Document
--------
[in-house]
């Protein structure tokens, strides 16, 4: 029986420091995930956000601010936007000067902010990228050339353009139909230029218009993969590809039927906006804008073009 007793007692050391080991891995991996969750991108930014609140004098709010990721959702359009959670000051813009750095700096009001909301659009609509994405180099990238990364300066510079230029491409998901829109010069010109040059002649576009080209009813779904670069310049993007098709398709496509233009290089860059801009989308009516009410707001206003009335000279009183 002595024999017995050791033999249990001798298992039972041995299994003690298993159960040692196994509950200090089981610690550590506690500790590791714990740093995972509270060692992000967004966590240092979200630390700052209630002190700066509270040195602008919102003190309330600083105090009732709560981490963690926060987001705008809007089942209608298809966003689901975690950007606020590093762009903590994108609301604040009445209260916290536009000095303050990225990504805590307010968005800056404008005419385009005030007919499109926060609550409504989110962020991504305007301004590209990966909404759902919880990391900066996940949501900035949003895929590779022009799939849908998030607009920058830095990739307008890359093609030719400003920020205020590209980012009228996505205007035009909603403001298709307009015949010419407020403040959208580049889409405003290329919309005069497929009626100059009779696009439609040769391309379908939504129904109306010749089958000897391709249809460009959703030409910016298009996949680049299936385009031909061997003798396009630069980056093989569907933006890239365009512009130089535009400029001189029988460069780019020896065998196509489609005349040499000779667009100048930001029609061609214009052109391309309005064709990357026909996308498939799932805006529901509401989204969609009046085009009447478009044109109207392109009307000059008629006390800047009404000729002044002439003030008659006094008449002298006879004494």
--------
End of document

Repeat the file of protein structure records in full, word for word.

[in-house]
């Protein structure tokens, strides 16, 4: 029986420091995930956000601010936007000067902010990228050339353009139909230029218009993969590809039927906006804008073009 007793007692050391080991891995991996969750991108930014609140004098709010990721959702359009959670000051813009750095700096009001909301659009609509994405180099990238990364300066510079230029491409998901829109010069010109040059002649576009080209009813779904670069310049993007098709398709496509233009290089860059801009989308009516009410707001206003009335000279009183 002595024999017995050791033999249990001798298992039972041995299994003690298993159960040692196994509950200090089981610690550590506690500790590791714990740093995972509270060692992000967004966590240092979200630390700052209630002190700066509270040195602008919102003190309330600083105090009732709560981490963690926060987001705008809007089942209608298809966003689901975690950007606020590093762009903590994108609301604040009445209260916290536009000095303050990225990504805590307010968005800056404008005419385009005030007919499109926060609550409504989110962020991504305007301004590209990966909404759902919880990391900066996940949501900035949003895929590779022009799939849908998030607009920058830095990739307008890359093609030719400003920020205020590209980012009228996505205007035009909603403001298709307009015949010419407020403040959208580049889409405003290329919309005069497929009626100059009779696009439609040769391309379908939504129904109306010749089958000897391709249809460009959703030409910016298009996949680049299936385009031909061997003798396009630069980056093989569907933006890239365009512009130089535009400029001189029988460069780019020896065998196509489609005349040499000779667009100048930001029609061609214009052109391309309005064709990357026909996308498939799932805006529901509401989204969609009046085009009447478009044109109207392109009307000059008629006390800047009404000729002044002439003030008659006094008449002298006879004494």